Riding/running/walking/blading the trails

Safe haven for exercise promotes fitness, socialization

Safe haven for exercise promotes fitness, socialization

July 07, 2002|by KEVIN CLAPP

With the mercury popping at a blistering 94 degrees, a lone bicycle emerges from a distant haze at the eastern edge of the Western Maryland Rail Trail.

Eyes obscured by dark shades snug around his temples, John Miller glides to a stop, another ride complete - 10 miles to Hancock and back on this unsavory day.

Using his sweat-soaked white T-shirt to wipe moisture from his face, the Falling Waters resident rides the rail once a week for fitness, though there is one problem.


"The only bad thing is you don't get any hills," he says in between gulps of water from a plastic bottle. "And I like riding hills. (This is like) riding a stationary bike."

A minor quibble, he admits the trail often beats riding along the roadside where traffic, smog and not-so-friendly pets can turn a relaxing bike ride into an exercise in stress and supreme concentration.

An even, paved surface, devoid of traffic. A safe haven where kids can ride their bikes in peace or parents can push a stroller. A trail where the only sounds, other than the occasional distant rumble of a lawnmower, are the chirping of birds or the monotonous slap of running shoe on trail.

There are puns (mostly bad) to be made about the Rails-to-Trails program - All aboard Rails-to-Trails; Railing about trails - but perhaps it's best we leave it at this:

For a safe, secluded and slightly educational aerobic exercise environment there's nothing like riding the rails.

"They tend to be very popular because they're flat," says Neal Welch, western regional planner for the Maryland Department of Natural Resources, which maintains the Western Maryland trail.

Miles to go

The 20-mile long trail begins in Big Pool and continues west beyond Hancock, parallel to the Potomac River. A 2.5 mile extension of the trail is expected to be complete in 2003.

Miller typically bikes the entire length of the trail and back, a trek that can take two or three hours depending on his pace and the type of workout he's looking for.

He enjoys the trail for its picturesque beauty and solitude, away from heavy traffic patterns and narrow breakdown lanes.

"It's not as dangerous because there are no automobiles," aside from the few spots where trail intersects rural roads, Miller says. "It's a lot safer riding on the trail. It's pretty."

And it's hardly the only one. Statewide, Welch estimates railroad rights of way have been converted to more than 100 miles of trail.

In Anne Arundel County, 30 miles of trail are operational with another 30 in various stages of development. Roller bladers use the paved paths to get in a workout, and running clubs stage half- and full marathons.

Anne Arundel trails superintendent David Dionne says it isn't unusual for visitors to load their bikes on a train from Philadelphia, debarking near BWI Airport and biking along the trail to Annapolis for a weekend before returning home.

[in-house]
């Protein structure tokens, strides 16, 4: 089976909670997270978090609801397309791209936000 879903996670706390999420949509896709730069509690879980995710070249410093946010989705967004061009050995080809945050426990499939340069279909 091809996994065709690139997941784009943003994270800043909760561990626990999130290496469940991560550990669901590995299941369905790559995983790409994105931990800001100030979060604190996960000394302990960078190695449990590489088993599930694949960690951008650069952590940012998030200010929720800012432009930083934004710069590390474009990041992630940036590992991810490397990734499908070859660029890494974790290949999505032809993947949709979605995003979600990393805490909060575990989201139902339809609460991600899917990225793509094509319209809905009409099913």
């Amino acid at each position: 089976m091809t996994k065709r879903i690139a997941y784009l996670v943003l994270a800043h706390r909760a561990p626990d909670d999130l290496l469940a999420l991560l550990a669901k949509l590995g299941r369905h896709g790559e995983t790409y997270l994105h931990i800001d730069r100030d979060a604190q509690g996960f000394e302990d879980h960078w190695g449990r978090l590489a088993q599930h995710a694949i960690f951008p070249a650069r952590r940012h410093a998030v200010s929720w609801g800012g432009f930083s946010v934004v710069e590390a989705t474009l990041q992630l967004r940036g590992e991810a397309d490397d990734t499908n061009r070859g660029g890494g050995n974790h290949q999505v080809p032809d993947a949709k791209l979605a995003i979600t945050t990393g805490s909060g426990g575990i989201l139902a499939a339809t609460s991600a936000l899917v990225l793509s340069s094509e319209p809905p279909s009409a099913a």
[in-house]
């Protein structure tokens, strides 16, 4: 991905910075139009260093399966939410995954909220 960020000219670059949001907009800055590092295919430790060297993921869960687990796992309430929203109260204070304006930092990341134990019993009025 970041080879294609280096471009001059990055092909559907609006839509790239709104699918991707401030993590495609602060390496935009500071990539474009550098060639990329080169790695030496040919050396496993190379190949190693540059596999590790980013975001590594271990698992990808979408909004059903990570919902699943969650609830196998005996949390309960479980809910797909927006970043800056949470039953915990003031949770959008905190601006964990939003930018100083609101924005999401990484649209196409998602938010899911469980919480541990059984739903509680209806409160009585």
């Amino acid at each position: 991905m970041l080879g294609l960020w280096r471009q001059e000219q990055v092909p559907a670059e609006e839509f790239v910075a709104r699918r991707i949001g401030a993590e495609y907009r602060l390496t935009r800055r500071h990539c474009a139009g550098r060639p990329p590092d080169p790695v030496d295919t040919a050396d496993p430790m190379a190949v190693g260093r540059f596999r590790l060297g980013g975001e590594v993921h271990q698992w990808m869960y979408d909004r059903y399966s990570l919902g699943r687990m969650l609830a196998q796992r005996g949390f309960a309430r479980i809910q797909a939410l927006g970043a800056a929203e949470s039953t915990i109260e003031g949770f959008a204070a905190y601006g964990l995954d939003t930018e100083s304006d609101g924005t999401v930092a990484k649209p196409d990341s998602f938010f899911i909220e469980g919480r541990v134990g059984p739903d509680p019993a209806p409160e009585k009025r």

Roughly 70 percent of those who use the trail, he says, don't live in Anne Arundel.

"Number one, Americans are looking for healthier lifestyles, and they want to get healthy without joining the local gym," Dionne says. "Trails offer a chance to get exercise."

The program also eradicates a potential blight on the landscape. Dionne calls them potential linear landfills, where anything from an old washing machine to abandoned tires could make their final resting place.

Establishment of the trails changes all of that, while also promoting socialization by creating an environment where friends and neighbors can congregate.

"Instead of driving a mile and a half away they're taking the trail. They're stopping to talk to their neighbors, they're smelling the flowers," Dionne says. "Instead of meeting their neighbors windshield to windshield on a suburban road, now they meet on the trail."

Alone on the trail at the conclusion of his weekday afternoon ride, Miller says the Western Maryland route is often full on the weekends. Having been surprised by a dog while riding on the road a few weeks ago, he remembers another benefit of the trail: Less likelihood of animals surprising him.

"I've ridden 5,000 miles in summer and you really have to worry about dogs, especially on the weekends," he says. "(Here) you don't have to worry about animals as much. That's a big thing riding."

If you go...

Western Maryland Rail Trail, a 20-mile public space beginning in Big Pool and extending westward beyond Hancock

Trail opens daily at 8 a.m., closing at sunset.

To reach the eastern end of the trail, take exit 12 on I-70. Take a left at end of ramp. Trail parking will be less than a mile on the right.

To enter the trail in Hancock, take exit 3 off I-70. Drive west on Md 144 for 1.4 miles. Trail parking will be on the left.

For information, go to on the Web.

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